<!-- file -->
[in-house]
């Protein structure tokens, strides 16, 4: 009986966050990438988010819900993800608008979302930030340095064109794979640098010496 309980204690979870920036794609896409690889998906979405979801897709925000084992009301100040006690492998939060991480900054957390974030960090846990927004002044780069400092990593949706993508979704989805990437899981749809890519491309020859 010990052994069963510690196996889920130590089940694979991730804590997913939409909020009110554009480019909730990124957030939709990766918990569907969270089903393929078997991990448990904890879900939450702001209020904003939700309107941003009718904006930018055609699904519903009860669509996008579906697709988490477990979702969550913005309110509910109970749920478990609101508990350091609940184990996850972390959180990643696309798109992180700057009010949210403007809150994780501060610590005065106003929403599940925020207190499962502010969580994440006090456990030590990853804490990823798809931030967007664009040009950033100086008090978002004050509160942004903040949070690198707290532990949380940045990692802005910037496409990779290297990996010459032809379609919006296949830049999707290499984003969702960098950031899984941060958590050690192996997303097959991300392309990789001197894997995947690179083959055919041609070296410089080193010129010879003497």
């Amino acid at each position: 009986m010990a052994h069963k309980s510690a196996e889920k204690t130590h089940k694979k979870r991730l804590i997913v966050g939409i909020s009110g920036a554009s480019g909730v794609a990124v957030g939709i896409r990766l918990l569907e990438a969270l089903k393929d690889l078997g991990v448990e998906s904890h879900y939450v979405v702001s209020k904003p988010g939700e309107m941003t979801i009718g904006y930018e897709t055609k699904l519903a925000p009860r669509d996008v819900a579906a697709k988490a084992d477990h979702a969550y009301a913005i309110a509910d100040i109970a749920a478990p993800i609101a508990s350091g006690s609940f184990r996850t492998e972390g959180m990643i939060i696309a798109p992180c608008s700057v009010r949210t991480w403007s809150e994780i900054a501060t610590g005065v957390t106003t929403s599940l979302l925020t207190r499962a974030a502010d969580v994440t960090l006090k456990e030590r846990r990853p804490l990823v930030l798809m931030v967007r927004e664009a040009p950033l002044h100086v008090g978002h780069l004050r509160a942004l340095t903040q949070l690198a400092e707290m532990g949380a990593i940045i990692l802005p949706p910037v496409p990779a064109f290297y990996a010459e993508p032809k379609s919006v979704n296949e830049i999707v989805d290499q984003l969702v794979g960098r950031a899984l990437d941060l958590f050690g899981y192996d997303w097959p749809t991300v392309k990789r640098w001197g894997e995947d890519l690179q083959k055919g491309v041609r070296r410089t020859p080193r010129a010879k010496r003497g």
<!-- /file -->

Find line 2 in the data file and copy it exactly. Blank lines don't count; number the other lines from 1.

């Protein structure tokens, strides 16, 4: 009986966050990438988010819900993800608008979302930030340095064109794979640098010496 309980204690979870920036794609896409690889998906979405979801897709925000084992009301100040006690492998939060991480900054957390974030960090846990927004002044780069400092990593949706993508979704989805990437899981749809890519491309020859 010990052994069963510690196996889920130590089940694979991730804590997913939409909020009110554009480019909730990124957030939709990766918990569907969270089903393929078997991990448990904890879900939450702001209020904003939700309107941003009718904006930018055609699904519903009860669509996008579906697709988490477990979702969550913005309110509910109970749920478990609101508990350091609940184990996850972390959180990643696309798109992180700057009010949210403007809150994780501060610590005065106003929403599940925020207190499962502010969580994440006090456990030590990853804490990823798809931030967007664009040009950033100086008090978002004050509160942004903040949070690198707290532990949380940045990692802005910037496409990779290297990996010459032809379609919006296949830049999707290499984003969702960098950031899984941060958590050690192996997303097959991300392309990789001197894997995947690179083959055919041609070296410089080193010129010879003497």